The Mary Byron Project Distinguished Fellow Award recognizes extraordinary contributions towards the elimination of domestic violence, sexual assault and child abuse. We recognize the fact that progress in our work to end domestic violence requires both innovative service programs and effective advocacy from many sectors of our society.
Future recipients may be recognized from any sector of our society, including but not limited to government, the non-profit sector, the entertainment industry, the private sector and individuals whose work may cross one or more of these sectors. The Distinguished Fellow Award is selected and presented by the Mary Byron Project Board of Directors on an annual basis.
On December 4, 2004, the Mary Byron Project recognized then-Senator Joseph R. Biden, Jr. as the first recipient of the Mary Byron Project Distinguished Fellow Award.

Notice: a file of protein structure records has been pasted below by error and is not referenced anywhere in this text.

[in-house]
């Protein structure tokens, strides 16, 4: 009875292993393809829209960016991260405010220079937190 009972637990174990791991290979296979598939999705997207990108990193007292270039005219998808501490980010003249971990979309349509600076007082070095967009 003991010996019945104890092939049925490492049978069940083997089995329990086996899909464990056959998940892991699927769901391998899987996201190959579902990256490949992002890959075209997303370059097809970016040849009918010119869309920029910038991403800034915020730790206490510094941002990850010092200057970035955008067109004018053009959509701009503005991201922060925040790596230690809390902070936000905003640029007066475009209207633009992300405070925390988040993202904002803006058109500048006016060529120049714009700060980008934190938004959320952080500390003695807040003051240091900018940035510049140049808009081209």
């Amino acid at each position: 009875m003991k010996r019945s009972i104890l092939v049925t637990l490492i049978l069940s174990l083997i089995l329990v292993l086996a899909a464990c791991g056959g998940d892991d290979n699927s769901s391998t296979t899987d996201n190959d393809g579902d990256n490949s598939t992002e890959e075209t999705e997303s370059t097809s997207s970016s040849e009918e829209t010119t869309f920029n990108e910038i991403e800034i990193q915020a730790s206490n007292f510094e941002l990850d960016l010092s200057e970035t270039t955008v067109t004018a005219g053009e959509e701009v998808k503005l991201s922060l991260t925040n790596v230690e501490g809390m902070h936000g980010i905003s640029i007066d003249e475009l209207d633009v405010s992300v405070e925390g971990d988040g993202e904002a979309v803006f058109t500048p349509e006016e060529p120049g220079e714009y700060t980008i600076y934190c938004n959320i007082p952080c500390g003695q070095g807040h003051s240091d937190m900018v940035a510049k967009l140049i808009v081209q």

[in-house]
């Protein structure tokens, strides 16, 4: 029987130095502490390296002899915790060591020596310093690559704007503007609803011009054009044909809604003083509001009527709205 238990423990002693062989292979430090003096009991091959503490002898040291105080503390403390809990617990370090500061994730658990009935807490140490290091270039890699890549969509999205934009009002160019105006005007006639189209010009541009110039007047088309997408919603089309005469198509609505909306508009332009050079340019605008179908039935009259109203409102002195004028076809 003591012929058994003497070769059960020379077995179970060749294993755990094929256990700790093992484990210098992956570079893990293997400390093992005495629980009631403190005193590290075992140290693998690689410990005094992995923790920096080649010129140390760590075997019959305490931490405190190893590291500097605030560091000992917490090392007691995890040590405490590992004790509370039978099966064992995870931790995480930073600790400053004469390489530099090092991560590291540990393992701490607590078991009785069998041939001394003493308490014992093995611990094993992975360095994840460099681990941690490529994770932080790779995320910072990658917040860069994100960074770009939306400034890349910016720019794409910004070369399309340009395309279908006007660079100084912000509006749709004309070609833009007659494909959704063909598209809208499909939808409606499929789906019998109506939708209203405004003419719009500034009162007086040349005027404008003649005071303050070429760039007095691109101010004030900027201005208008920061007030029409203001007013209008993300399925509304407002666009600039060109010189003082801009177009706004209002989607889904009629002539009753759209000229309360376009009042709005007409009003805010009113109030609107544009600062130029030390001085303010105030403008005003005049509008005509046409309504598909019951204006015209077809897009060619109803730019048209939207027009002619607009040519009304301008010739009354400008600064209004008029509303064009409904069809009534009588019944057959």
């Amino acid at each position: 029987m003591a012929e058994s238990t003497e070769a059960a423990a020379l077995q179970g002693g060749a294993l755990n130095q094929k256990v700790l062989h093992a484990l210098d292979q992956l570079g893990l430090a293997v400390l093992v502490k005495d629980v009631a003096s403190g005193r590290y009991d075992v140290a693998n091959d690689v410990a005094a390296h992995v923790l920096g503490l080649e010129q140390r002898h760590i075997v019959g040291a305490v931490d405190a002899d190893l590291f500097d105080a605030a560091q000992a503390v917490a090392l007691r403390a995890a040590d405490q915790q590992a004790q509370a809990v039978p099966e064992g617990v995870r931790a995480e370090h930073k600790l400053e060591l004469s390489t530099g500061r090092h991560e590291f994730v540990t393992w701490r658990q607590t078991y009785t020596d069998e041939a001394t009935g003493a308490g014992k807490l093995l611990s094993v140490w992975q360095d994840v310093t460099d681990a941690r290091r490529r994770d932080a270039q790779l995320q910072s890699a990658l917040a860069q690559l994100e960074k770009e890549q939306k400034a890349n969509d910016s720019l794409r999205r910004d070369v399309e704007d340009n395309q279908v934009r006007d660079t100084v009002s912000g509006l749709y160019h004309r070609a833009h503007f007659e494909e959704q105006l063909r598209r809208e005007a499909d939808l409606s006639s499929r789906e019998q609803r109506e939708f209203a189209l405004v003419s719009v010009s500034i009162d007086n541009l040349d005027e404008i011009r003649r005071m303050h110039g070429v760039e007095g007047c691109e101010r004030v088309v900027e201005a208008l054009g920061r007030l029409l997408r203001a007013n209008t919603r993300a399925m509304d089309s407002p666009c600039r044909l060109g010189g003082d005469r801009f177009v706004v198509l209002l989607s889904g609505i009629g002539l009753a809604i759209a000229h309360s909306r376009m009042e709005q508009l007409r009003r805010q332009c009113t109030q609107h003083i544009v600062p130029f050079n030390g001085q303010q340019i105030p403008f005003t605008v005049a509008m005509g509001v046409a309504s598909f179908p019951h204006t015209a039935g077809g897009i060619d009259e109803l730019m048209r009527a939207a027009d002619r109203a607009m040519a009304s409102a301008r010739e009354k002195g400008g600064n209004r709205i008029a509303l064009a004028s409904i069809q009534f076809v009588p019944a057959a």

In 1994, Senator Biden took on the crusade of authoring and urging the passage of the Violence Against Women Act (VAWA), which combined tough law enforcement strategies with safeguards for victims of domestic violence and sexual assault. His strong advocacy continues even now as Vice President of the United States.
On September 13th, 2012, the Mary Byron Project recognized Representative John Tilley for his legislative efforts and commitment to help prevent domestic violence by extending protection for people in dating relationships.
On March 14, 2012, Representative Tilley introduced House Bill 498. He said, "In my work with the Mary Byron Project, I've learned that the civil court process for Protective Orders can be an important tool in breaking the cycle of violence in a relationship."
He continued by stating, "As a legislator, it is my duty to ensure all Kentuckians enjoy a fundamental sense of well being. As a father, it is imperative."